It excludes all your works of righteousness because they’ll never be enough and they’re not necessary.

Christianity is an exclusive religion.

It is inclusive of nothing else but his perfect work.

And you in it.

Just in time for Election Day ~
I had the opportunity to have Mike McCurry as a guest in my office late this summer for a conversation about faith and politics and Christian witness in the public square. And, of course, because my friend Johanna begged me to ask: CJ Cregg.
Mike McCurry was the White House Press Secretary during the Clinton administration and now teaches at Wesley Theological Seminary. The conversation covers a range of topics including Aaron Sorkin’s West Wing, the cynicism that comes with working for the government, fighting Newt Gingrich, the absence of faith in politics, and thoughts on A Way Forward through the sexuality impasse for the United Methodist Church.
A special thanks to my friend Scott Warner for hooking me up with the interview.
Mark you calendars…Saturday, December 16 in Alexandria, Va we’re going to do a live podcast with our friend Tripp Fuller of Home-brewed Christianity. Details to follow.

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I’ve invited some friends and colleagues to share their thoughts about Charlottesville, race, and our political discourse here on the blog over the coming days.

I thought I’d use the blog to create space for differing perspectives tempered by patience and hospitality- what I seldom see in our self-selected social media echo chambers, especially at this (rightly) heated cultural moment.

That my friend did not feel comfortable sharing his name with his reflection underscores, I think, the damage we so often do in our online fury.

This is from Ben Maddison:

I’ve seen this going around, a lot: “If you’ve wondered what you would’ve done during slavery, the Holocaust, or Civil Rights movement…you’re doing it now.”

Short, pithy, biting–the perfect smirk-response to today’s situation. For whatever reason it gets posted, the statement is “supposed” to rouse us from complacency; it’s supposed to spur us to action; it’s supposed to slap us across the face with the brunt realization that we are living history. But it does something else.

It accuses.

“Lex semper accusat; the law always accuses.”

Now, this isn’t necessarily a bad thing. We could use standing accused to the reality that it’s not what goes in that defiles, but what comes out. “The heart is deceitful and wicked and who can know it.”

The reason the phrase stings is because we know that in each of us is a supporter of slavery, a Holocaust accomplice, or a silent Civil Rights observer.

This saying makes us stop and recognize that, when push comes to shove, we aren’t the agents and movers of change we wish we were–we are the silent majority, tacitly supporting systems of injustice because they don’t directly affect us or are easy to ignore or are inconvenient to combat. To put it in other words, the saying hurts because it reminds us that we are sinners, incapable of saving ourselves.

The only thing that will help is Jesus. But there is Good News; the same law that accuses, speaks to a larger truth.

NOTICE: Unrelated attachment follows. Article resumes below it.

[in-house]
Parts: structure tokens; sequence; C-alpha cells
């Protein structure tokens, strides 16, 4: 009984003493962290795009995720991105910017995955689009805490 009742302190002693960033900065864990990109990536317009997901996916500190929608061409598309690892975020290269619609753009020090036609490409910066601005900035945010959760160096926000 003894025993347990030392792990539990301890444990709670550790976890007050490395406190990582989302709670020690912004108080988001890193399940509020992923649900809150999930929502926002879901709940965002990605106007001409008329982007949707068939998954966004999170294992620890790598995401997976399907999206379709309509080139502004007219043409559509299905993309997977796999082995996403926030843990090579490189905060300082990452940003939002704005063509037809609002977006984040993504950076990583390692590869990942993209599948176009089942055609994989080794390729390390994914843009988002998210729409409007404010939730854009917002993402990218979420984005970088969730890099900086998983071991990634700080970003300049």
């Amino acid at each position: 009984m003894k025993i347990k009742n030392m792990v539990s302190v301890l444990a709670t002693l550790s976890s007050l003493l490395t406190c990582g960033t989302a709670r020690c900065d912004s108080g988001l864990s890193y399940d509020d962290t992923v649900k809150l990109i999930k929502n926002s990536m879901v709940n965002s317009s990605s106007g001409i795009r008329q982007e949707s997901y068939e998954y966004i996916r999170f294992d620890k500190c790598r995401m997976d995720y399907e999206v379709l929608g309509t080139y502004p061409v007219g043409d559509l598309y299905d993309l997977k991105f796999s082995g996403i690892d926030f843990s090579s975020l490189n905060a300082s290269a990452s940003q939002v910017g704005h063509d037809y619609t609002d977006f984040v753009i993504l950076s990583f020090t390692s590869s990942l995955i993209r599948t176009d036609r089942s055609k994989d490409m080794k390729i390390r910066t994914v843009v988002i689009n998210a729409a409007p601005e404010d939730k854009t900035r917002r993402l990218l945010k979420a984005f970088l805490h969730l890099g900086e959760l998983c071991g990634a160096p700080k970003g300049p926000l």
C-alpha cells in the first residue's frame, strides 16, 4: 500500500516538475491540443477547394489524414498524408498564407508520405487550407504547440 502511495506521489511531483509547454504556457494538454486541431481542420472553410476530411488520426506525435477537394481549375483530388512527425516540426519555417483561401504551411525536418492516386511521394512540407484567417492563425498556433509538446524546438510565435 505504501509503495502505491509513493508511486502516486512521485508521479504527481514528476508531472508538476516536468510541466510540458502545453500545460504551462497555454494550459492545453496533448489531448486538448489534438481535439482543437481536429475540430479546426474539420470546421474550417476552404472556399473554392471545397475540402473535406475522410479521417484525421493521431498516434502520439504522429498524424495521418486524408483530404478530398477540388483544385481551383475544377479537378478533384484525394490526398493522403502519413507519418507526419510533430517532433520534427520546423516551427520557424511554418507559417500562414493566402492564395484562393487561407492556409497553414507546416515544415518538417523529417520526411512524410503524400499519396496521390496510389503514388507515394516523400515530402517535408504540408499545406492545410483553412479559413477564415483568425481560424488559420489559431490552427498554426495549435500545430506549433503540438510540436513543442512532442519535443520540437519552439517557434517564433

The REASON it accuses is because God hates injustice, God despises hatred, and because God’s wrath will be poured out on those institutions and systems.

But even before that, God did intervene. God sent Jesus Christ to the world to bring us back to God. And as much as God hopes it would happen by listening and comprehending, it was brought to fruition by the death of His son…death at the hands of same forces and systems of injustice, oppression, bigotry, hatred, self-interest, and dehumanization that are exerting their final death gasps now.

We have a God, then, who doesn’t just hate what is going on in places like Charlottesville, but we have a God who knows what it means to lose a child to those systems. God stands with, and calls us to stand with, the families of Trayvon Martin, Michael Brown, Tamir Rice, Freddy Grey, Sandra Bland, and countless others who are being killed and destroyed by these forces. God demands that we love justice and show mercy, because God knows what happens when we can’t. Because God is one of those parents.

And here’s the thing: we aren’t expected to do any of this alone. God knows that it’s hard work. For those like myself (white, cis, hetero, privileged), it’s going to hurt because we must say “I am a sinner; here is my sin; I repent and return to the Lord.” And do that…again and again and again. But our (nay, MY) uncomfortability, shame, or whatever we/I feel(s) pales in comparison to the pain experienced by our African-American, Latino, Native-American, [insert everyone abused by Whites ever] over the last 500 years (and much longer). And, even if this work seems impossible or too much or not enough or takes too long, we can be certain of two things:

Christ is already victorious.

God is working and inspiring this work.

Sometimes the work means marching. But often times it means praying, repenting, listening, and working. This means less Facebook rants from me, and more listening to others. This means learning more, seeking understanding, and having compassion and mercy and grace.

Because I’m not better off or further along or anything like that. I am a sinner in need of saving, and I cry out to the Lord:

Have mercy on me and save me. Forgive me of my tacit support for injustice. Cleanse me of my family’s sin of white supremacy and racial injustice. Use me to help others get to this place, that Your grace might flow like a river, you mercy like springs of water, and justice like the ceaseless ocean waves, from age to age. Amen.